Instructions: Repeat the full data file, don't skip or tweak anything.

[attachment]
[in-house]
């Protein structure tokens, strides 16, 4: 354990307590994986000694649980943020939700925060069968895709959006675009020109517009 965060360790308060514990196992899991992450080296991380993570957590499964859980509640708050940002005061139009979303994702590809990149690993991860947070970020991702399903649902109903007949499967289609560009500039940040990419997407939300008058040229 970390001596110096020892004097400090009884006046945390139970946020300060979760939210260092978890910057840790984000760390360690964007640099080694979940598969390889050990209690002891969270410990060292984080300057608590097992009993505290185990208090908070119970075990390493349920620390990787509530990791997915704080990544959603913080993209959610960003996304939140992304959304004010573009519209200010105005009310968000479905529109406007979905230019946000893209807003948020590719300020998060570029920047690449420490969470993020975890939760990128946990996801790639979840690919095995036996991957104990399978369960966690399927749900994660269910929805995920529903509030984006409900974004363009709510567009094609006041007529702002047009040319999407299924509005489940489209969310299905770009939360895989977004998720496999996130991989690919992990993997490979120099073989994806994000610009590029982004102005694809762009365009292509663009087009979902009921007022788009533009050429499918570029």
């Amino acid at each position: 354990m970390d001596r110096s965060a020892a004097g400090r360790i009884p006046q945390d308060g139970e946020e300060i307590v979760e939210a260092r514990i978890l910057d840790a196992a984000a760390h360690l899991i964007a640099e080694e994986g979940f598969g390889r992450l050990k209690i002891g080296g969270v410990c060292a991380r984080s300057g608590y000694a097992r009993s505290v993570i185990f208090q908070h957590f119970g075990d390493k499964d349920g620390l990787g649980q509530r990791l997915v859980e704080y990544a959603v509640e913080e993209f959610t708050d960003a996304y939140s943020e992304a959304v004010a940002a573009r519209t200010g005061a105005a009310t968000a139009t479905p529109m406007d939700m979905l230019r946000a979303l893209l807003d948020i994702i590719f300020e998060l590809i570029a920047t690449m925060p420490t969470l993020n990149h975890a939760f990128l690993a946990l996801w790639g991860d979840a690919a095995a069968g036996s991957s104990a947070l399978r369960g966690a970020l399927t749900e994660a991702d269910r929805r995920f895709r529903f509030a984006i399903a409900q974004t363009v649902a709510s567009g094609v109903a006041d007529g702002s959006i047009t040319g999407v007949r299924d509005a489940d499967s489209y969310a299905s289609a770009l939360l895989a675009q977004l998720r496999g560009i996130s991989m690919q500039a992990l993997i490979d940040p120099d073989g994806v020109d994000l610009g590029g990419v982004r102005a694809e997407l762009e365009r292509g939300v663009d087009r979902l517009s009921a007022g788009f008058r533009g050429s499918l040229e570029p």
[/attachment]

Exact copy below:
[in-house]
């Protein structure tokens, strides 16, 4: 354990307590994986000694649980943020939700925060069968895709959006675009020109517009 965060360790308060514990196992899991992450080296991380993570957590499964859980509640708050940002005061139009979303994702590809990149690993991860947070970020991702399903649902109903007949499967289609560009500039940040990419997407939300008058040229 970390001596110096020892004097400090009884006046945390139970946020300060979760939210260092978890910057840790984000760390360690964007640099080694979940598969390889050990209690002891969270410990060292984080300057608590097992009993505290185990208090908070119970075990390493349920620390990787509530990791997915704080990544959603913080993209959610960003996304939140992304959304004010573009519209200010105005009310968000479905529109406007979905230019946000893209807003948020590719300020998060570029920047690449420490969470993020975890939760990128946990996801790639979840690919095995036996991957104990399978369960966690399927749900994660269910929805995920529903509030984006409900974004363009709510567009094609006041007529702002047009040319999407299924509005489940489209969310299905770009939360895989977004998720496999996130991989690919992990993997490979120099073989994806994000610009590029982004102005694809762009365009292509663009087009979902009921007022788009533009050429499918570029």
């Amino acid at each position: 354990m970390d001596r110096s965060a020892a004097g400090r360790i009884p006046q945390d308060g139970e946020e300060i307590v979760e939210a260092r514990i978890l910057d840790a196992a984000a760390h360690l899991i964007a640099e080694e994986g979940f598969g390889r992450l050990k209690i002891g080296g969270v410990c060292a991380r984080s300057g608590y000694a097992r009993s505290v993570i185990f208090q908070h957590f119970g075990d390493k499964d349920g620390l990787g649980q509530r990791l997915v859980e704080y990544a959603v509640e913080e993209f959610t708050d960003a996304y939140s943020e992304a959304v004010a940002a573009r519209t200010g005061a105005a009310t968000a139009t479905p529109m406007d939700m979905l230019r946000a979303l893209l807003d948020i994702i590719f300020e998060l590809i570029a920047t690449m925060p420490t969470l993020n990149h975890a939760f990128l690993a946990l996801w790639g991860d979840a690919a095995a069968g036996s991957s104990a947070l399978r369960g966690a970020l399927t749900e994660a991702d269910r929805r995920f895709r529903f509030a984006i399903a409900q974004t363009v649902a709510s567009g094609v109903a006041d007529g702002s959006i047009t040319g999407v007949r299924d509005a489940d499967s489209y969310a299905s289609a770009l939360l895989a675009q977004l998720r496999g560009i996130s991989m690919q500039a992990l993997i490979d940040p120099d073989g994806v020109d994000l610009g590029g990419v982004r102005a694809e997407l762009e365009r292509g939300v663009d087009r979902l517009s009921a007022g788009f008058r533009g050429s499918l040229e570029p």